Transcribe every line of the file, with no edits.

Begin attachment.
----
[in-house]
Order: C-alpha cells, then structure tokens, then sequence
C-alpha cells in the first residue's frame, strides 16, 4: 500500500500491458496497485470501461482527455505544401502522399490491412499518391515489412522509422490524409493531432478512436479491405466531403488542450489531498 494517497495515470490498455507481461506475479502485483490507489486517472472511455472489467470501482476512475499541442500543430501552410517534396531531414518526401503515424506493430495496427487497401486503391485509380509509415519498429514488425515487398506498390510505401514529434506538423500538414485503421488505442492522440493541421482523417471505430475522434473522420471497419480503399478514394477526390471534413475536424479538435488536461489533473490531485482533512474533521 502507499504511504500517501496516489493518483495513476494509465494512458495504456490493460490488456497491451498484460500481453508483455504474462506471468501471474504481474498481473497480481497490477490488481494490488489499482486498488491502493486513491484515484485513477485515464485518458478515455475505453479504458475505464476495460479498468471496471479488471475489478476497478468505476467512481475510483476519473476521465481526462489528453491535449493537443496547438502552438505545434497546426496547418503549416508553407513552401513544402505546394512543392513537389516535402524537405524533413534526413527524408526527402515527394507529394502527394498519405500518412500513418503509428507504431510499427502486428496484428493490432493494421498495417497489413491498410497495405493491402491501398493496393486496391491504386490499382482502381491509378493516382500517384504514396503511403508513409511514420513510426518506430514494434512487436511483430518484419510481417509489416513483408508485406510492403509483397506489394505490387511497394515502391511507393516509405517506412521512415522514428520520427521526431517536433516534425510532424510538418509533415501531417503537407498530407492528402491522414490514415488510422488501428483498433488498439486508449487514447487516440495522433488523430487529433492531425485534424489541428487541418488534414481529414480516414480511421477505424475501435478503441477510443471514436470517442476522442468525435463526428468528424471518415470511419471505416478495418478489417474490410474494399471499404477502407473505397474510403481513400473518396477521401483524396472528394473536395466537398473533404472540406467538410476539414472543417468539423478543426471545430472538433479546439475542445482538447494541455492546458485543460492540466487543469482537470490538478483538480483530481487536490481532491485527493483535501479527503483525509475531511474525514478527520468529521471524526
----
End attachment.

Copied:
[in-house]
Order: C-alpha cells, then structure tokens, then sequence
C-alpha cells in the first residue's frame, strides 16, 4: 500500500500491458496497485470501461482527455505544401502522399490491412499518391515489412522509422490524409493531432478512436479491405466531403488542450489531498 494517497495515470490498455507481461506475479502485483490507489486517472472511455472489467470501482476512475499541442500543430501552410517534396531531414518526401503515424506493430495496427487497401486503391485509380509509415519498429514488425515487398506498390510505401514529434506538423500538414485503421488505442492522440493541421482523417471505430475522434473522420471497419480503399478514394477526390471534413475536424479538435488536461489533473490531485482533512474533521 502507499504511504500517501496516489493518483495513476494509465494512458495504456490493460490488456497491451498484460500481453508483455504474462506471468501471474504481474498481473497480481497490477490488481494490488489499482486498488491502493486513491484515484485513477485515464485518458478515455475505453479504458475505464476495460479498468471496471479488471475489478476497478468505476467512481475510483476519473476521465481526462489528453491535449493537443496547438502552438505545434497546426496547418503549416508553407513552401513544402505546394512543392513537389516535402524537405524533413534526413527524408526527402515527394507529394502527394498519405500518412500513418503509428507504431510499427502486428496484428493490432493494421498495417497489413491498410497495405493491402491501398493496393486496391491504386490499382482502381491509378493516382500517384504514396503511403508513409511514420513510426518506430514494434512487436511483430518484419510481417509489416513483408508485406510492403509483397506489394505490387511497394515502391511507393516509405517506412521512415522514428520520427521526431517536433516534425510532424510538418509533415501531417503537407498530407492528402491522414490514415488510422488501428483498433488498439486508449487514447487516440495522433488523430487529433492531425485534424489541428487541418488534414481529414480516414480511421477505424475501435478503441477510443471514436470517442476522442468525435463526428468528424471518415470511419471505416478495418478489417474490410474494399471499404477502407473505397474510403481513400473518396477521401483524396472528394473536395466537398473533404472540406467538410476539414472543417468539423478543426471545430472538433479546439475542445482538447494541455492546458485543460492540466487543469482537470490538478483538480483530481487536490481532491485527493483535501479527503483525509475531511474525514478527520468529521471524526